Merulla D, Hatzimanikatis V, van der Meer JR. (2013).Tunable reporter signal production in feedback-uncoupled arsenic bioreporters. Microb Biotechnol DOI: 10.1111/1751-7915.12031;
Merulla, D., Buffi, N., Beggah, S., Truffer, F., Geiser, M., Renaud, P. and J. R. van der Meer. (2013) Bioreporters and biosensors for arsenic detection. Biotechnological solutions for a world-wide pollution problem. Curr. Opin. Biotechnol. 24(3):534-541;
Siegfried K, Endes C, Bhuiyan AF, Kuppardt A, Mattusch J, van der Meer JR, Chatzinotas A, Harms H. (2012) Field testing of arsenic in groundwater samples of bangladesh using a test kit based on lyophilized bioreporter bacteria. Environ Sci Technol 46: 3281-3287;
Buffi, N., Merulla, D., Beutier, J. Barbaud, F., Beggah, S., van Lintel, H., Renaud, P. and J. R. van der Meer. (2011) Development of a microfluidics biosensor for agarose-bead immobilized Escherichia coli bioreporter cells for arsenite detection in aqueous samples. Lab Chip 11: 2369-2377;
van der Meer JR, Belkin S. (2010) Where microbiology meets microengineering: design and applications of reporter bacteria. Nat Rev Microbiol 8: 511-522;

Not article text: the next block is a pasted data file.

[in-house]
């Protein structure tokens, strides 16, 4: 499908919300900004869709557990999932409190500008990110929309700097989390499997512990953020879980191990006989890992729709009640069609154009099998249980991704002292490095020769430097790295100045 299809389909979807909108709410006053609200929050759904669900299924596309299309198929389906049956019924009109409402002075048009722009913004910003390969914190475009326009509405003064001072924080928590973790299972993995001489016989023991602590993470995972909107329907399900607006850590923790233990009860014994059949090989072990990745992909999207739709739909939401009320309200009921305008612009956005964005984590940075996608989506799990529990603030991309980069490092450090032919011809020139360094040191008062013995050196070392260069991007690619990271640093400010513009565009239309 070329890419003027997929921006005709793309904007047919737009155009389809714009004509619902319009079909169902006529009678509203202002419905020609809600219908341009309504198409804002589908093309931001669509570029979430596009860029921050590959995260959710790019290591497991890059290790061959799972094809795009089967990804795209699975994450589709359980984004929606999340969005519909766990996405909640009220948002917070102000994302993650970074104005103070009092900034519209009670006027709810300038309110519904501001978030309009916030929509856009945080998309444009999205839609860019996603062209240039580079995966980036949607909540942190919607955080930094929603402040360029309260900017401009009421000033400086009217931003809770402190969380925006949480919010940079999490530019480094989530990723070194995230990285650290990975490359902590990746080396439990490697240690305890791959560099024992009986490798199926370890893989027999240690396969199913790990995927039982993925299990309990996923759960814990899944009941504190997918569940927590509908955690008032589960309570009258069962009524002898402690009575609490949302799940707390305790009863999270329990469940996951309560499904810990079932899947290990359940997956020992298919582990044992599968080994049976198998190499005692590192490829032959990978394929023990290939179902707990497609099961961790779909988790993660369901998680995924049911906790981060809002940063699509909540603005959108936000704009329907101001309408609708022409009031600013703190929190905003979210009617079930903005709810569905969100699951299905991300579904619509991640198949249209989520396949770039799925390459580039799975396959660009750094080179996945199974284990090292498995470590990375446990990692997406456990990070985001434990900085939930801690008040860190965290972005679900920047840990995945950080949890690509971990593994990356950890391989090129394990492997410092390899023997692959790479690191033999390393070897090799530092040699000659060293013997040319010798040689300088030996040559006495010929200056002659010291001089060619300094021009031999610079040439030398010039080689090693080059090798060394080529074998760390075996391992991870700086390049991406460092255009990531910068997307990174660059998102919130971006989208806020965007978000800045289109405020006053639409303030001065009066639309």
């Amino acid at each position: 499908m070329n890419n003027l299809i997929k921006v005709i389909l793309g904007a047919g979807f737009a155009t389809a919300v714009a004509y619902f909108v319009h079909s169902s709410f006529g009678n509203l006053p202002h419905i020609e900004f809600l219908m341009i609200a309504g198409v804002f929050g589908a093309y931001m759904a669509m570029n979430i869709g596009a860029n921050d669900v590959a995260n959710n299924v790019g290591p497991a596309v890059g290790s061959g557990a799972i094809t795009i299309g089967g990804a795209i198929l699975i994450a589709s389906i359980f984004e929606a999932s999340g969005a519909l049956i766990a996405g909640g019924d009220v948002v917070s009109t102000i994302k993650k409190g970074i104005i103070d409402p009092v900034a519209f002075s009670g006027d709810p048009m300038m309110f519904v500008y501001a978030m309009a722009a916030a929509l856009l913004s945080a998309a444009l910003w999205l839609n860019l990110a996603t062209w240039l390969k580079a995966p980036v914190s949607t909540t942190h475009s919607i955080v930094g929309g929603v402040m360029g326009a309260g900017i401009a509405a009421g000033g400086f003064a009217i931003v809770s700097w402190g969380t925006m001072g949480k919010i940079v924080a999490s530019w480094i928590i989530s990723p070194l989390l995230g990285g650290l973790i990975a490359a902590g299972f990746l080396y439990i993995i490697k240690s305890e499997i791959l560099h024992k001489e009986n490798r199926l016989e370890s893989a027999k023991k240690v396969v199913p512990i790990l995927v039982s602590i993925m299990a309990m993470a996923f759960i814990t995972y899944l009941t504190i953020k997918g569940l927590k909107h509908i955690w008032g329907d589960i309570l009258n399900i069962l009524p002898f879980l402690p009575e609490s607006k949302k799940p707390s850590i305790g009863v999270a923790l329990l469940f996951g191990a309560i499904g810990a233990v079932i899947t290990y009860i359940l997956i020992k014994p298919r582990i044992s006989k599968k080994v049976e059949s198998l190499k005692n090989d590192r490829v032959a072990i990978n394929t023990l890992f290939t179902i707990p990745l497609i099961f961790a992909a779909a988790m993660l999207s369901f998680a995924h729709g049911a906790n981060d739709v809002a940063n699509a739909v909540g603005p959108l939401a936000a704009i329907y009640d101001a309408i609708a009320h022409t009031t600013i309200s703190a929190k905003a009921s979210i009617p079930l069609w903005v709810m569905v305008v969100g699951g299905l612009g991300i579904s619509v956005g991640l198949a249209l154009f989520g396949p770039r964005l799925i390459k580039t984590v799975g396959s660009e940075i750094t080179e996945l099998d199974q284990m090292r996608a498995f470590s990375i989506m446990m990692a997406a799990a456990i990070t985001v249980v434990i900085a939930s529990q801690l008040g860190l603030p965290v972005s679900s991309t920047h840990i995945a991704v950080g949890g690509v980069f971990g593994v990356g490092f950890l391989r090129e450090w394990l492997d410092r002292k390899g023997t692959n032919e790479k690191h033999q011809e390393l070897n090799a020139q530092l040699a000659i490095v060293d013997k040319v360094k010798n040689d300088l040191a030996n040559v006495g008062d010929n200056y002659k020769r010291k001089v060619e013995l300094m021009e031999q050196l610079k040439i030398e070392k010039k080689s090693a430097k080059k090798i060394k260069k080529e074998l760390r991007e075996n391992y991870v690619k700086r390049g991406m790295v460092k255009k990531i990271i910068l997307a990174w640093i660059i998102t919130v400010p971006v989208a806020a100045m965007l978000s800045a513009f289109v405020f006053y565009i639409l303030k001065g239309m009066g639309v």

Lewis C, Beggah S, Pook C, Guitart C, Redshaw C, van der Meer JR, Readman JW, Galloway T. (2009) Novel use of a whole cell E. coli bioreporter as a urinary exposure biomarker. Environ Sci Technol. 43:423-428;
Trang PT, Berg M, Viet PH, Van Mui N, van der Meer JR. (2005) Bacterial bioassay for rapid and accurate analysis of arsenic in highly variable groundwater samples. Environ Sci Technol 39:7625-7630;
Wells M, Gösch M, Rigler R, Harms H, Lasser T, van der Meer JR. (2005) Ultrasensitive reporter protein detection in genetically engineered bacteria. Anal Chem. 77:2683-2689.


Bakterien helfen Ölspuren im Meer zu identizieren, Basler Zeitung, 24.3.2009
Erwin Schrödinger-Preis 2010 für die Entwicklung eines Arsendetektors
New Portable Kit Detects Arsenic In Wells, c&en, February 4, 2012


Persons involved in the project

Prof. Jan Roelof Van der Meer, Université de Lausanne, Departement of Fundamental Microbiology
Dr. Siham Beggah-Möller, Projektmitarbeiterin
Aurélie Joublin, Projektmitarbeiterin

Last update to this project presentation  17.10.2018